On Tuesday, June 23, 2015, my daughter, a recent college graduate, and I visited Maplewood Toyota, in Maplewood, MN, after salesperson Peter Ihle, told her over the phone that they would match any competing offer we could present in writing.
We had solicited offers on a new Corolla using Edmunds from dealerships both in Chicago, where she will move next week, and here in MN, where she will be until she moves. We had a very competitive offer from Chicago Toyota Dealership Elgin Toyota, which was disclosed to Mr. Ihle on the phone before we went there. He said if it was in writing he would match it. There were no statements of exceptions to this promise.
Upon arrival at Maplewood Toyota, we asked to confirm Mr. Ihle’s offer to match the Elgin Toyota price, which he did. Then, after two hours and forty minutes spent with Mr. Ihle, during which time he collected such personal information as a transcript for the Toyota College Grad Rebate Program, an offer letter for my daughter’s new job, and running a credit check, along with two test drives, and one check-back with other Maplewood Toyota personnel to determine the price match could only be applied to in-stock cars, because the price was so competitive he could not pay the fee to transfer another car from another dealership, the sales manager Ross A. Meyer, came to us to tell us he would not honor any of Mr. Ihle's promises to us about the price.
It was immediately our opinion that we had experienced a bait and switch at Maplewood Toyota. After speaking to a representative from the MN Attorney General’s office the next day, we learned that this general fact pattern is consistent with a trend that office is tracking. Dealerships make an offering to get the customer onsite, make assurances to continue the interaction to the point of causing fatigue and a concurrent emotional investment in the desired outcome of a purchase, and then after considerable time has passed, decline to honor the initial offering on price.
Ross Meyer and Peter Ihle said it was a mistake. Mr. Ihle said he has 20 years of experience. Despite this length of service as a car salesman, he stated by way of explanation that did not know he was not authorized to promise he could match an in-writing offer, as he first stated over the phone that afternoon and confirmed in the first five minutes of our in-person interaction with him later that same day.
Ross Meyer, by additional way of explanation “speculated” (his term) that Elgin Toyota would not honor their in-writing offer provided through Edmunds and that this speculation was sufficient rationale for Maplewood Toyota’s refusal to honor their promise on price made to us (multiple times).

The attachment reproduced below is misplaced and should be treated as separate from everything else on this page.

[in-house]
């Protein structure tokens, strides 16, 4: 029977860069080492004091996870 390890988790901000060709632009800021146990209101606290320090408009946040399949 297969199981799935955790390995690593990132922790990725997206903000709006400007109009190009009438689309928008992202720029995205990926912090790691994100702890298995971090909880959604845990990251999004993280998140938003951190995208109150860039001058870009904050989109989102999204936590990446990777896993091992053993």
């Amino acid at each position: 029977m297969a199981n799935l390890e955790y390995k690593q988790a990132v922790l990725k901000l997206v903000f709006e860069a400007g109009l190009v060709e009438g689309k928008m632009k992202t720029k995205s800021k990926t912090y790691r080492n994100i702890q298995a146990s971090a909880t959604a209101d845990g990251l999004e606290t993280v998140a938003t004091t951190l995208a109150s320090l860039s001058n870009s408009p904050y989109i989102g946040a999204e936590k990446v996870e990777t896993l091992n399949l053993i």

In a telephone conversation on Thursday, June 25, 2015, General Sales Manger Tom Beedy, a member of the Toyota Board of Governors, further explained that there are “unscrupulous” (his term) Toyota dealerships across the country that engage in bad faith promises on price, specifically in IL and CA. And this was the Maplewood Toyota rationale for the experience we had with Peter Ihle and Ross Meyer, where an in-person promise on price to us was withdrawn, two hours and forty minutes into the purchase process.
I feel badly, as initially in her purchase process, my daughter was not especially interested in Toyotas. I convinced her to check them out as I thought it would be a good option, to her preferred brand, Honda, and that Toyota would provide a good first-time car buyer experience. That was my mistake. Previous to this, Comcast had held the distinction of providing the worst customer service, in my opinion formed in my experience as a consumer. Maplewood Toyota, in my opinion, has now displaced Comcast for that dubious honor.
Two days after our very unpleasant experience at Maplewood Toyota, my daughter bought a Honda Civic. She is very pleased both with her new car and her Honda purchase experience.
Respectfully submitted with the hope that your car purchase experience is more efficient and more pleasant than ours was.
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